Those expecting high marks received them. Those who anticipated the worst saw their fears realized.
As part of the state’s new evaluation system, all public schools were issued a grade from A to F based on a list of newly developed criteria. In Oklahoma City Public Schools, the news wasn’t good, but Superintendent Karl Springer wasn’t shocked.
“We’re clearly aware of the need to improve,” he said. “There were no surprises for us. We take this challenge as a serious one and we will continue to reform and work with the principals and teachers to improve academic achievement.”
Twenty-six of the district’s 56 elementary schools received a D while 20 were credited with a C. Nine Oklahoma City elementary schools received a B and one earned an A.
Meanwhile, 11 of the district’s 14 middle schools received a D. The high schools had better results with one A, one B, six Cs, two Ds and an F.
The grades weren’t all bad. Belle Isle Enterprise Middle School earned an A, but that grade was expected, said Stephen Zahn, president of the school’s board of directors.
“We would have been disappointed if we didn’t get an A. We’re very happy,” he said.
The new grading system, which can be viewed online at ok.gov/sde, evaluates schools based on student achievement in five core academic areas (math, science, reading, social studies and writing). Student achievement accounts for 33 percent of the
school’s grade. In addition, schools are measured by overall student
growth in reading and math (17 percent), growth of the bottom 25 percent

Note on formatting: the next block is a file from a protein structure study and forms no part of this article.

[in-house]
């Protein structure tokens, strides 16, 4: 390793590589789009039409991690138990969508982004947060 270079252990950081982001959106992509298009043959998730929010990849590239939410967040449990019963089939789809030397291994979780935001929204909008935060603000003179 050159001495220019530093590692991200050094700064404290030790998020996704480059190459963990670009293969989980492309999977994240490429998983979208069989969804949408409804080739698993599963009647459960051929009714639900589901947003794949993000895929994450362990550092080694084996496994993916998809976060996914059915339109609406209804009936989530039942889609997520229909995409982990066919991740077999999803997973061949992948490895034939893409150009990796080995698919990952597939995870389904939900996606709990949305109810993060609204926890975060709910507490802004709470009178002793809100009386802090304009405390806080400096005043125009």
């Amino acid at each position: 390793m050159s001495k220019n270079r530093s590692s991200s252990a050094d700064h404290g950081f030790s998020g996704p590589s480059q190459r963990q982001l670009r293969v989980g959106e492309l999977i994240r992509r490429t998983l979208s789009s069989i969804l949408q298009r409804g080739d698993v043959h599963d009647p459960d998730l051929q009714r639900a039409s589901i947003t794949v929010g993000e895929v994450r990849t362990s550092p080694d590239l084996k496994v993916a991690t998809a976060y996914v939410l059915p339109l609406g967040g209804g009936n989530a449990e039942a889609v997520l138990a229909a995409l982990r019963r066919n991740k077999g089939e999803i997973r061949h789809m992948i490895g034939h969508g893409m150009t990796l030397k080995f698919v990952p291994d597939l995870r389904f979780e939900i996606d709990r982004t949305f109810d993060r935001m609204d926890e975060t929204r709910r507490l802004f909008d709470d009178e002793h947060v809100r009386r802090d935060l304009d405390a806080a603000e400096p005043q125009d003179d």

of students (17 percent) and whole-school performance (33 percent).
Whole-school performance includes attendance and dropout rates, advanced
coursework, parent and community involvement and the results of a
school climate survey.
“Belle Isle has taken good, average students to the advanced or proficient level,” Zahn said. “That certainly helped our case.”
At the other end of the spectrum, Telstar was among the 26 OKCPS elementary schools receiving a D.
“It was disappointing,” said PTA President Gertie Wilson. “We’re trying to bring the school up. We want our school to have a good name and we are making changes.”
The school’s grade was hurt by its student achievement in the core areas. The school received an F in that category and another F in the growth of the bottom 25 percent of students.
However, Wilson said a change in principals has shown a marked improvement for the current school term.
Much of the problem at Telstar involves lack of parental involvement, according to Wilson.
“Many parents probably don’t even know what grade our school received,” she said. “We need more support from the parents.”
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